To quote Bette Davis in “All About Eve”, fasten your seat belts, duplex buyers and sellers. We’re in for a bumpy ride.
RealtyTrac, the nation’s leading source for foreclosure data reported that while foreclosure activity was down nationally for the third straight quarter, there were signs it was beginning to ramp back up.
Remember, starting last October when the robo-signing controversy cropped up, banks have dramatically slowed their foreclosure filings while being investigated for their paperwork.
Realty Trac President Rick Sacchio stated, “Third quarter foreclosure activity increased marginally from the previous quarter, breaking a trend of three consecutive quarterly decreases that started in the fourth quarter of 2010. This marginall increase in overall foreclosure activity was fueled by a 14 percent jump in new default notices, indicating that lenders are cautiously throwing more wood into the foreclosure fireplace after spending months trying to clear the chimney of sloppily filed foreclosures.”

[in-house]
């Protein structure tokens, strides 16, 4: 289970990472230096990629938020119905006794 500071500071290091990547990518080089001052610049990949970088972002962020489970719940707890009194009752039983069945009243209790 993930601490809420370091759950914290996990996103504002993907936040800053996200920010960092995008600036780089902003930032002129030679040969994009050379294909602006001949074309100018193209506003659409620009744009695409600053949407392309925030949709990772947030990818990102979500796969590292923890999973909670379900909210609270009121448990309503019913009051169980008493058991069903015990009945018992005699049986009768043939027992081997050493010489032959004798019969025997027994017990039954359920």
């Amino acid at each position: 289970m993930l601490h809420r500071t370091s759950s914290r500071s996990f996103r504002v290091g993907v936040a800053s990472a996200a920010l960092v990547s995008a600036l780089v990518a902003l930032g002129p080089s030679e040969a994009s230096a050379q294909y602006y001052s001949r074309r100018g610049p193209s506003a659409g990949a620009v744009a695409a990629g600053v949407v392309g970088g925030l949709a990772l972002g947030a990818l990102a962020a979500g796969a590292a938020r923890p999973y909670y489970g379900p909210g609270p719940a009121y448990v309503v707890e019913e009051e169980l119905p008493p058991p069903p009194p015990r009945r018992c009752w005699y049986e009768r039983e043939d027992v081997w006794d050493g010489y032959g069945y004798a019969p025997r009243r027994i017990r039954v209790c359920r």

Notices of default were filed on 195,878 U.S. properties in the third quarter; a jump of 14 percent from the previous quarter.
Averaging 1 foreclosure in every 878 houses, Minnesota fared better than the national average of 1 foreclosure for every 605 houses.
In Anoka County, however, the average was 1 out of every 410 houses. Hennepin County saw 1 out of every 520 property owners receive notice of a pending sheriff’s sale.
While my own data collection methods are nowhere near as sophisticated as Realty Trac’s, I too have seen an increase in the number of duplex owners receiving notices of default in Hennepin and Ramsey Counties in the last few weeks. Today I recognized four in the southwestern metro area alone.
What’s frightening is many of these duplex owners facing foreclosure or short sale did not overpay for their duplexes during the boom.
In fact, the trend seems to be people who purchased their duplexes in the early 1990’s, refinanced during the boom, and took equity out of the property for other purposes.
I don’t know if RealtyTrac includes refis in their projections of the estimated 4 million property owners who are behind on their mortgages nationwide or not.
But if they don’t, we’re definitely going to need better shock absorbers.